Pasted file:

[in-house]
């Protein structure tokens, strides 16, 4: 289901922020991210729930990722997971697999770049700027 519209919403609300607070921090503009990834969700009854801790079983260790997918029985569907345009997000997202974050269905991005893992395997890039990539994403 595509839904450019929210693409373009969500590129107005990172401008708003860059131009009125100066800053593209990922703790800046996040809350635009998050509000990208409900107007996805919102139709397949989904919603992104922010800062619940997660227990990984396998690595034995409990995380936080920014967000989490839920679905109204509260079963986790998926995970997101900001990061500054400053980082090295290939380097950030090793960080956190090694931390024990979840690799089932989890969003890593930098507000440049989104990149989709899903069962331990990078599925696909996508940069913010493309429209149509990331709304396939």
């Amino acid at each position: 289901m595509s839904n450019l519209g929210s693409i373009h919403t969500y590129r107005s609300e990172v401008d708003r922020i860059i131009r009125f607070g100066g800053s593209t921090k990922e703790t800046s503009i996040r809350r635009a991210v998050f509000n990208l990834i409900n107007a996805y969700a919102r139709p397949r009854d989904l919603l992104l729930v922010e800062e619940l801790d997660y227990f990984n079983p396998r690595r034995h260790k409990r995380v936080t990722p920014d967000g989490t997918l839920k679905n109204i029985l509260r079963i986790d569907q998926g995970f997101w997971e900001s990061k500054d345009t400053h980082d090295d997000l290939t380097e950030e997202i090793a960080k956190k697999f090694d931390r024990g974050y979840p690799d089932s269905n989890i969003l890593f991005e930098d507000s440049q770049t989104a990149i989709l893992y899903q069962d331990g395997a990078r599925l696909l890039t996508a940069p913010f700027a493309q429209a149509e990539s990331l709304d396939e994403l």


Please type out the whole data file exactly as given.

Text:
[in-house]
């Protein structure tokens, strides 16, 4: 289901922020991210729930990722997971697999770049700027 519209919403609300607070921090503009990834969700009854801790079983260790997918029985569907345009997000997202974050269905991005893992395997890039990539994403 595509839904450019929210693409373009969500590129107005990172401008708003860059131009009125100066800053593209990922703790800046996040809350635009998050509000990208409900107007996805919102139709397949989904919603992104922010800062619940997660227990990984396998690595034995409990995380936080920014967000989490839920679905109204509260079963986790998926995970997101900001990061500054400053980082090295290939380097950030090793960080956190090694931390024990979840690799089932989890969003890593930098507000440049989104990149989709899903069962331990990078599925696909996508940069913010493309429209149509990331709304396939």
């Amino acid at each position: 289901m595509s839904n450019l519209g929210s693409i373009h919403t969500y590129r107005s609300e990172v401008d708003r922020i860059i131009r009125f607070g100066g800053s593209t921090k990922e703790t800046s503009i996040r809350r635009a991210v998050f509000n990208l990834i409900n107007a996805y969700a919102r139709p397949r009854d989904l919603l992104l729930v922010e800062e619940l801790d997660y227990f990984n079983p396998r690595r034995h260790k409990r995380v936080t990722p920014d967000g989490t997918l839920k679905n109204i029985l509260r079963i986790d569907q998926g995970f997101w997971e900001s990061k500054d345009t400053h980082d090295d997000l290939t380097e950030e997202i090793a960080k956190k697999f090694d931390r024990g974050y979840p690799d089932s269905n989890i969003l890593f991005e930098d507000s440049q770049t989104a990149i989709l893992y899903q069962d331990g395997a990078r599925l696909l890039t996508a940069p913010f700027a493309q429209a149509e990539s990331l709304d396939e994403l």